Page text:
During last weekend’s municipal elections the Icelandic National Front broke a local record by winning the fewest votes in the history of Iceland.
The party, which is widely known for its hardline stance on immigrants, received 125 votes in Reykjavík—one less than the previous record holder, the Humanist Party. According to RÚV, a political party hasn’t received less support in municipal elections since 1962, when the authorities officially began defining Reykjavík as a city. In fact, one has to go back as far as 1924 to find a lower electoral outcome.
Back then, the inhabitants of Reykjavík numbered around 20,000. The party in question, which was led by banker Magnús Sigurðsson, received about 102 votes after the candidates posted newspaper advertisement imploring the Icelandic people not to vote for them. “Thanks to your signatures we have now been registered for municipal elections in Reykjavík under the C-List, without our knowledge nor willingness,” read their statement. “We don’t want to get into city council, so we hope none will vote us in the upcoming municipal elections.”
RÚV also drafted a list of Icelandic political parties that fared almost as badly as the National Front since 1962. Ironically, most parties appearing on the list were registered for elections this year. Right above the National Party and the Humanists, in fact, you can spit the Freedom Party with 147 votes; the People’s Front of Iceland with 149; the Men’s List with 203; Our City with 228; and the Capital City with 365.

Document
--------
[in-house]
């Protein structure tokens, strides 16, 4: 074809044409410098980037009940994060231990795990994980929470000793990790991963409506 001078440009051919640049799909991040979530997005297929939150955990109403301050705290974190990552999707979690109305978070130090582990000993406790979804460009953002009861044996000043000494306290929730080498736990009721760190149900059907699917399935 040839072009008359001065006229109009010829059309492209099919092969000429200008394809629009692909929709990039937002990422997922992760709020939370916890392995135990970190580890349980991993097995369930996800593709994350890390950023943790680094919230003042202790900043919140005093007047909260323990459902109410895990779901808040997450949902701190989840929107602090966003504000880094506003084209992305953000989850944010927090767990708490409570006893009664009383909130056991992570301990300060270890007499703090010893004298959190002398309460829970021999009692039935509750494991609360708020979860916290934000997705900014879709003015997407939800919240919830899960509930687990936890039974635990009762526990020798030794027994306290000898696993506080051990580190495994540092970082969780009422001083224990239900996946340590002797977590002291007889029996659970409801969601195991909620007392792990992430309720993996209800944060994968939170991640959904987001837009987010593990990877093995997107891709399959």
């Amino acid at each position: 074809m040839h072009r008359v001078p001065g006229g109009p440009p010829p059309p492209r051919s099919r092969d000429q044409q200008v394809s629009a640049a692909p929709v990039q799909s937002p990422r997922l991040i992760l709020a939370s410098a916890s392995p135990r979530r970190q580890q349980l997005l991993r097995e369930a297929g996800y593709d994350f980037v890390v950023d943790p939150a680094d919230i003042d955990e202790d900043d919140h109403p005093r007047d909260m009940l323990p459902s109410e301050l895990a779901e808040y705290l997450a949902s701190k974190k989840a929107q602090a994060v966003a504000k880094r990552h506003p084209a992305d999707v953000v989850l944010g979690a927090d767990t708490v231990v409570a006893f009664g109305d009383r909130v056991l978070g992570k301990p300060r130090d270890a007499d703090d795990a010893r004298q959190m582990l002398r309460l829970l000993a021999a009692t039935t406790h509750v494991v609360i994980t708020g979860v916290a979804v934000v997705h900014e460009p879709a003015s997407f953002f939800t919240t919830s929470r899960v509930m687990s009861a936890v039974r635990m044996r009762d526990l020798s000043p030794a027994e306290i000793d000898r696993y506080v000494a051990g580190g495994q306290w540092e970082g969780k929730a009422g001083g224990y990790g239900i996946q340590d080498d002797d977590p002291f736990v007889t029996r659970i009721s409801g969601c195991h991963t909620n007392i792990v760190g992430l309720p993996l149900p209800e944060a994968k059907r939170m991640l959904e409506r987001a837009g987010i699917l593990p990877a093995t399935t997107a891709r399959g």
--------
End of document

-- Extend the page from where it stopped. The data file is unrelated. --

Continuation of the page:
Here’s a fun fact for you: a party called “Left, Right, Turn,” which was registered for the 2002 elections as a joke, received nearly twice as many votes than the National Party.
Another fun fact? A party needs a minimum of 160 signatures or recommendations to be able to register for municipal elections, which means that about 40 people had a last minute change of heart and bailed on the National Front, while two other parties in the run suffered a very similar fate.
Here’s how other parties fared in the elections.
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